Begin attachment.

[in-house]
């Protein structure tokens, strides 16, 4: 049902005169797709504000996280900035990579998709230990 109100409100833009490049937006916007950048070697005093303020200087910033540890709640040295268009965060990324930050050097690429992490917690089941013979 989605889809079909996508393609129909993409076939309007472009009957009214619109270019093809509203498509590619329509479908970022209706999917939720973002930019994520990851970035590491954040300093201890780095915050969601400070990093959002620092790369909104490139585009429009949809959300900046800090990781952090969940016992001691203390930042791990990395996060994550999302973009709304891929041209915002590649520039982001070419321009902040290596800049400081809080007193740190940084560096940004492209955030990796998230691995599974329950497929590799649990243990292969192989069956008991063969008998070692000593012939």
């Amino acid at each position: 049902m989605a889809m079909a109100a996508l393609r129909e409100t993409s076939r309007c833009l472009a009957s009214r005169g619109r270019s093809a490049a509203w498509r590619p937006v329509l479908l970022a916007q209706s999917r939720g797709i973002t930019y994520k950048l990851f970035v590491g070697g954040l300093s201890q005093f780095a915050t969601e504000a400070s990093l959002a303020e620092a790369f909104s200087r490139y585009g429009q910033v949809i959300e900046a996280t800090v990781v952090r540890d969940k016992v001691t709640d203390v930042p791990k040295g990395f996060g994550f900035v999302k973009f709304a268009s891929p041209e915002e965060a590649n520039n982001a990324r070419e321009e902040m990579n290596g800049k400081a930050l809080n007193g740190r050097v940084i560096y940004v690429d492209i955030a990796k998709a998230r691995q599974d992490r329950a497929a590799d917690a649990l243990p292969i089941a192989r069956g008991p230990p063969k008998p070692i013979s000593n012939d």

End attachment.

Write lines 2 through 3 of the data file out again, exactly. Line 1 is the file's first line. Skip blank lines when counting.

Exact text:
């Protein structure tokens, strides 16, 4: 049902005169797709504000996280900035990579998709230990 109100409100833009490049937006916007950048070697005093303020200087910033540890709640040295268009965060990324930050050097690429992490917690089941013979 989605889809079909996508393609129909993409076939309007472009009957009214619109270019093809509203498509590619329509479908970022209706999917939720973002930019994520990851970035590491954040300093201890780095915050969601400070990093959002620092790369909104490139585009429009949809959300900046800090990781952090969940016992001691203390930042791990990395996060994550999302973009709304891929041209915002590649520039982001070419321009902040290596800049400081809080007193740190940084560096940004492209955030990796998230691995599974329950497929590799649990243990292969192989069956008991063969008998070692000593012939």
């Amino acid at each position: 049902m989605a889809m079909a109100a996508l393609r129909e409100t993409s076939r309007c833009l472009a009957s009214r005169g619109r270019s093809a490049a509203w498509r590619p937006v329509l479908l970022a916007q209706s999917r939720g797709i973002t930019y994520k950048l990851f970035v590491g070697g954040l300093s201890q005093f780095a915050t969601e504000a400070s990093l959002a303020e620092a790369f909104s200087r490139y585009g429009q910033v949809i959300e900046a996280t800090v990781v952090r540890d969940k016992v001691t709640d203390v930042p791990k040295g990395f996060g994550f900035v999302k973009f709304a268009s891929p041209e915002e965060a590649n520039n982001a990324r070419e321009e902040m990579n290596g800049k400081a930050l809080n007193g740190r050097v940084i560096y940004v690429d492209i955030a990796k998709a998230r691995q599974d992490r329950a497929a590799d917690a649990l243990p292969i089941a192989r069956g008991p230990p063969k008998p070692i013979s000593n012939d």